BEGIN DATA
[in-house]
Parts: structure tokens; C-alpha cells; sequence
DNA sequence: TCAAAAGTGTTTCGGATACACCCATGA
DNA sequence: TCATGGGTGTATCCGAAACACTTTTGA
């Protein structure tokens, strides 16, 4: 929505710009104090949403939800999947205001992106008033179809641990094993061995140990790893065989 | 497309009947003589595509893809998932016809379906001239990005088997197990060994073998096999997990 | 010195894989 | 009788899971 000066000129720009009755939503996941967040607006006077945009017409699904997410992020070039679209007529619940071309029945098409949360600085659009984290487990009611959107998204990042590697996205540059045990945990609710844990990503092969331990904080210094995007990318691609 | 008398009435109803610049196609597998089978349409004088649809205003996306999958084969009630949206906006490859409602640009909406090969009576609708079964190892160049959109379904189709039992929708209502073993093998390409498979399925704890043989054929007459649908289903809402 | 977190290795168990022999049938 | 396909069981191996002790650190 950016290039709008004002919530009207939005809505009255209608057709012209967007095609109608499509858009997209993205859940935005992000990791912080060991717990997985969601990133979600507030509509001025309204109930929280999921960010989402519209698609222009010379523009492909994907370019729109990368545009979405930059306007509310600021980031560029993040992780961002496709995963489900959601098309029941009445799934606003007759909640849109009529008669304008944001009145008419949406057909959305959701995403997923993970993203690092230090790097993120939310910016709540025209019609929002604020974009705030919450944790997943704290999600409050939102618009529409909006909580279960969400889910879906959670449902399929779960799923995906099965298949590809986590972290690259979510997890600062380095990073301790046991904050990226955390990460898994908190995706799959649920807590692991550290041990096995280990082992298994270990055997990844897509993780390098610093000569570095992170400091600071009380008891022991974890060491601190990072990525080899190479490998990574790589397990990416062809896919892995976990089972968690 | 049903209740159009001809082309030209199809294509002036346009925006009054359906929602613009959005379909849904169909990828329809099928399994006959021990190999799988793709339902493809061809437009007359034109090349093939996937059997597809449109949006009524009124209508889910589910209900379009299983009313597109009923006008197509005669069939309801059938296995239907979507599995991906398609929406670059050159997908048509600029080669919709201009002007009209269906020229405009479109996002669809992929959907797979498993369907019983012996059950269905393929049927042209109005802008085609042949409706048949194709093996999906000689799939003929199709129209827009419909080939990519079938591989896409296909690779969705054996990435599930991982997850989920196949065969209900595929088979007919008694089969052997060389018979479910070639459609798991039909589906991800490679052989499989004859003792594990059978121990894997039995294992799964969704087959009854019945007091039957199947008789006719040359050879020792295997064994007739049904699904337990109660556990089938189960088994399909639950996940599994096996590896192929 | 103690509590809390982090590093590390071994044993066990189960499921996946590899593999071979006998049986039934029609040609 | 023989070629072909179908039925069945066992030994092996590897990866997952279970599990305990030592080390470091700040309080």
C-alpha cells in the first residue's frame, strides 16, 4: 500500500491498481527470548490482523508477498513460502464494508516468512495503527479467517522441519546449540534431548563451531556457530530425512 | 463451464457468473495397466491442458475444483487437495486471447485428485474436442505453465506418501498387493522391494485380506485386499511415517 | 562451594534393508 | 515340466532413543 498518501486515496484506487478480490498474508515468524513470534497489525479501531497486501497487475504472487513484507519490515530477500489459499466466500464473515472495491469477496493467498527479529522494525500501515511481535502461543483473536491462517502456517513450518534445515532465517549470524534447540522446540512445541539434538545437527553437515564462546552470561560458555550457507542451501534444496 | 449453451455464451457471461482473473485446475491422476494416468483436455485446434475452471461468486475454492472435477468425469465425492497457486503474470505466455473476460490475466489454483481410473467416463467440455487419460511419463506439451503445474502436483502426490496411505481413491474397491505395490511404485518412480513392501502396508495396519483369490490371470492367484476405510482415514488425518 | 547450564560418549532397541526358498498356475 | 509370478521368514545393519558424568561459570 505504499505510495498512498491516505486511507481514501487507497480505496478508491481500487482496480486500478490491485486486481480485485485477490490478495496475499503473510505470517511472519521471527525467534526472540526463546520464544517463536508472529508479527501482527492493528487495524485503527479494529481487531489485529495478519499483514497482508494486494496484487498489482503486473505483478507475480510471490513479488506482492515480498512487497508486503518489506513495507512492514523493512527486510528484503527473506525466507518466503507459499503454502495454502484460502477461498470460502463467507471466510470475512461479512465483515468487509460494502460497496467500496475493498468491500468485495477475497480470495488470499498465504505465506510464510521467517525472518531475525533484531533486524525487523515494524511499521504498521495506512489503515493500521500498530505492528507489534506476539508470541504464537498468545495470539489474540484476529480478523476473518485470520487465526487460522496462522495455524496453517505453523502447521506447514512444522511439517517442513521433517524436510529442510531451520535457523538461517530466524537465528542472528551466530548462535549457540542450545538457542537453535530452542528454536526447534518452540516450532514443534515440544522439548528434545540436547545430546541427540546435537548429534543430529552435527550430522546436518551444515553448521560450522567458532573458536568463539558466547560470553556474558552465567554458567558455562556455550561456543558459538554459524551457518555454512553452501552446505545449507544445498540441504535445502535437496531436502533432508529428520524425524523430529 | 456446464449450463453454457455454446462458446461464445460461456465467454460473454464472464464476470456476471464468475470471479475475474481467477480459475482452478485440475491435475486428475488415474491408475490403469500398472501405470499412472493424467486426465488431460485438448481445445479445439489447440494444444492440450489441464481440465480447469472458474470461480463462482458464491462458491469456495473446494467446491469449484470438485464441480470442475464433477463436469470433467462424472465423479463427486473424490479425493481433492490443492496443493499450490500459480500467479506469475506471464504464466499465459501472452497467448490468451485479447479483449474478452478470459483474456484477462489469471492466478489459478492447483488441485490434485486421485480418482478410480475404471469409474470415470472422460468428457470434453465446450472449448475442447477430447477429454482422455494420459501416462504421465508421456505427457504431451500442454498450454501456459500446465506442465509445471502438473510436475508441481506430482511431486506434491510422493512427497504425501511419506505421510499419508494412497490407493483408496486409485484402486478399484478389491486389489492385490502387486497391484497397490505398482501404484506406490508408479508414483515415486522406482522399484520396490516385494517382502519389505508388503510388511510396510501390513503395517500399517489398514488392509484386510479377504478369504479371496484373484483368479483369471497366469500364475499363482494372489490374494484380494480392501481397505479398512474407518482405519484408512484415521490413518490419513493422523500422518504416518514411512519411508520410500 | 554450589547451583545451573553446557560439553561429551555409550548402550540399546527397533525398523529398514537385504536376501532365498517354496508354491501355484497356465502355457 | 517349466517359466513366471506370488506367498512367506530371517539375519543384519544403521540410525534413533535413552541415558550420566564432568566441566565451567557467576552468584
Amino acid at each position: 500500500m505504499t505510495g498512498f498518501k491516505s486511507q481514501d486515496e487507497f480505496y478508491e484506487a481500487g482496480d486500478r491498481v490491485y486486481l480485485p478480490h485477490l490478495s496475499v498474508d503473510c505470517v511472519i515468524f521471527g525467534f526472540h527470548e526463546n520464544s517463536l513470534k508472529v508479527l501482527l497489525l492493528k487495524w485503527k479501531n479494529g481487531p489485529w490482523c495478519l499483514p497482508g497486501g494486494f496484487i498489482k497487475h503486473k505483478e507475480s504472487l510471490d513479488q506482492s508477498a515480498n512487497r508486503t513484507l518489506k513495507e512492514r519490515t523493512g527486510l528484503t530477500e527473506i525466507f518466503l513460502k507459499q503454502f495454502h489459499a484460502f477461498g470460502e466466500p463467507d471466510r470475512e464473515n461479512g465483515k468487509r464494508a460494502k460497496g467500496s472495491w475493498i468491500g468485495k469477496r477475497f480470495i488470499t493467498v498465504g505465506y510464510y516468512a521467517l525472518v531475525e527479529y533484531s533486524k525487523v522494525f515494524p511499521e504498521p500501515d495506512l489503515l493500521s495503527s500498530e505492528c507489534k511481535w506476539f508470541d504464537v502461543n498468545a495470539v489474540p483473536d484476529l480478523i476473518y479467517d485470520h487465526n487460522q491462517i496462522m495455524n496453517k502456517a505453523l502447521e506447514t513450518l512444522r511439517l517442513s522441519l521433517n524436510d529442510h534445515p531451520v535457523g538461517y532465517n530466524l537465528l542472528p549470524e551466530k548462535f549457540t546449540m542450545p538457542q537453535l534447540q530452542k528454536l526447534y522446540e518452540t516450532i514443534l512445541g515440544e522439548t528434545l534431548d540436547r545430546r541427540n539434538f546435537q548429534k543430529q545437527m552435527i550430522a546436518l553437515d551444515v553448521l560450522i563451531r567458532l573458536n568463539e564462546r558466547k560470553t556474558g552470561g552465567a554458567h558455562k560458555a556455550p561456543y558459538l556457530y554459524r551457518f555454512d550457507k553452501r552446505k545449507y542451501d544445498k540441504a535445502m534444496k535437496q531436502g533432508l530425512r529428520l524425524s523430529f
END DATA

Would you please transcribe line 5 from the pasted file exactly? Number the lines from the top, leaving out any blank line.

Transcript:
């Protein structure tokens, strides 16, 4: 929505710009104090949403939800999947205001992106008033179809641990094993061995140990790893065989 | 497309009947003589595509893809998932016809379906001239990005088997197990060994073998096999997990 | 010195894989 | 009788899971 000066000129720009009755939503996941967040607006006077945009017409699904997410992020070039679209007529619940071309029945098409949360600085659009984290487990009611959107998204990042590697996205540059045990945990609710844990990503092969331990904080210094995007990318691609 | 008398009435109803610049196609597998089978349409004088649809205003996306999958084969009630949206906006490859409602640009909406090969009576609708079964190892160049959109379904189709039992929708209502073993093998390409498979399925704890043989054929007459649908289903809402 | 977190290795168990022999049938 | 396909069981191996002790650190 950016290039709008004002919530009207939005809505009255209608057709012209967007095609109608499509858009997209993205859940935005992000990791912080060991717990997985969601990133979600507030509509001025309204109930929280999921960010989402519209698609222009010379523009492909994907370019729109990368545009979405930059306007509310600021980031560029993040992780961002496709995963489900959601098309029941009445799934606003007759909640849109009529008669304008944001009145008419949406057909959305959701995403997923993970993203690092230090790097993120939310910016709540025209019609929002604020974009705030919450944790997943704290999600409050939102618009529409909006909580279960969400889910879906959670449902399929779960799923995906099965298949590809986590972290690259979510997890600062380095990073301790046991904050990226955390990460898994908190995706799959649920807590692991550290041990096995280990082992298994270990055997990844897509993780390098610093000569570095992170400091600071009380008891022991974890060491601190990072990525080899190479490998990574790589397990990416062809896919892995976990089972968690 | 049903209740159009001809082309030209199809294509002036346009925006009054359906929602613009959005379909849904169909990828329809099928399994006959021990190999799988793709339902493809061809437009007359034109090349093939996937059997597809449109949006009524009124209508889910589910209900379009299983009313597109009923006008197509005669069939309801059938296995239907979507599995991906398609929406670059050159997908048509600029080669919709201009002007009209269906020229405009479109996002669809992929959907797979498993369907019983012996059950269905393929049927042209109005802008085609042949409706048949194709093996999906000689799939003929199709129209827009419909080939990519079938591989896409296909690779969705054996990435599930991982997850989920196949065969209900595929088979007919008694089969052997060389018979479910070639459609798991039909589906991800490679052989499989004859003792594990059978121990894997039995294992799964969704087959009854019945007091039957199947008789006719040359050879020792295997064994007739049904699904337990109660556990089938189960088994399909639950996940599994096996590896192929 | 103690509590809390982090590093590390071994044993066990189960499921996946590899593999071979006998049986039934029609040609 | 023989070629072909179908039925069945066992030994092996590897990866997952279970599990305990030592080390470091700040309080």